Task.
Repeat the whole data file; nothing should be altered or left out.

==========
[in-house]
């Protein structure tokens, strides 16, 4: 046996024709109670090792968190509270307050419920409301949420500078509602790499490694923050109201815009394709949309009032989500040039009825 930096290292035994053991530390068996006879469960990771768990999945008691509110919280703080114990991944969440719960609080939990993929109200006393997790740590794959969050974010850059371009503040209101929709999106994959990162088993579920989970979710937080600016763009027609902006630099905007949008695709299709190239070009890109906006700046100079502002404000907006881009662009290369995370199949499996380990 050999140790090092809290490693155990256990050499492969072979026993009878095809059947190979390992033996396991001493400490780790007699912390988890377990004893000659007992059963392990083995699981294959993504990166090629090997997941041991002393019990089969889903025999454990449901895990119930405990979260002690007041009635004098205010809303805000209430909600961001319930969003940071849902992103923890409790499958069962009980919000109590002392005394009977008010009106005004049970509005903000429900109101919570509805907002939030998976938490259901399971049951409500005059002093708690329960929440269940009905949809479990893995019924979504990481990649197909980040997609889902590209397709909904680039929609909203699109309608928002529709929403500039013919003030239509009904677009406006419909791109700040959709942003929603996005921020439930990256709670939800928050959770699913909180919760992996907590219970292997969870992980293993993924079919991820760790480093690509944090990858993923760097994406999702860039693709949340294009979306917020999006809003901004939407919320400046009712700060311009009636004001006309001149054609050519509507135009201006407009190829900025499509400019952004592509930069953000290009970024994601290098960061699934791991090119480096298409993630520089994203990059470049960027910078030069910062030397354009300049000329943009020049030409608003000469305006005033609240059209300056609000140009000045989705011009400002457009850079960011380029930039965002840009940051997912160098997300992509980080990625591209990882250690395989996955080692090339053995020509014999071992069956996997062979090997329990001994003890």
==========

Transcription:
[in-house]
């Protein structure tokens, strides 16, 4: 046996024709109670090792968190509270307050419920409301949420500078509602790499490694923050109201815009394709949309009032989500040039009825 930096290292035994053991530390068996006879469960990771768990999945008691509110919280703080114990991944969440719960609080939990993929109200006393997790740590794959969050974010850059371009503040209101929709999106994959990162088993579920989970979710937080600016763009027609902006630099905007949008695709299709190239070009890109906006700046100079502002404000907006881009662009290369995370199949499996380990 050999140790090092809290490693155990256990050499492969072979026993009878095809059947190979390992033996396991001493400490780790007699912390988890377990004893000659007992059963392990083995699981294959993504990166090629090997997941041991002393019990089969889903025999454990449901895990119930405990979260002690007041009635004098205010809303805000209430909600961001319930969003940071849902992103923890409790499958069962009980919000109590002392005394009977008010009106005004049970509005903000429900109101919570509805907002939030998976938490259901399971049951409500005059002093708690329960929440269940009905949809479990893995019924979504990481990649197909980040997609889902590209397709909904680039929609909203699109309608928002529709929403500039013919003030239509009904677009406006419909791109700040959709942003929603996005921020439930990256709670939800928050959770699913909180919760992996907590219970292997969870992980293993993924079919991820760790480093690509944090990858993923760097994406999702860039693709949340294009979306917020999006809003901004939407919320400046009712700060311009009636004001006309001149054609050519509507135009201006407009190829900025499509400019952004592509930069953000290009970024994601290098960061699934791991090119480096298409993630520089994203990059470049960027910078030069910062030397354009300049000329943009020049030409608003000469305006005033609240059209300056609000140009000045989705011009400002457009850079960011380029930039965002840009940051997912160098997300992509980080990625591209990882250690395989996955080692090339053995020509014999071992069956996997062979090997329990001994003890």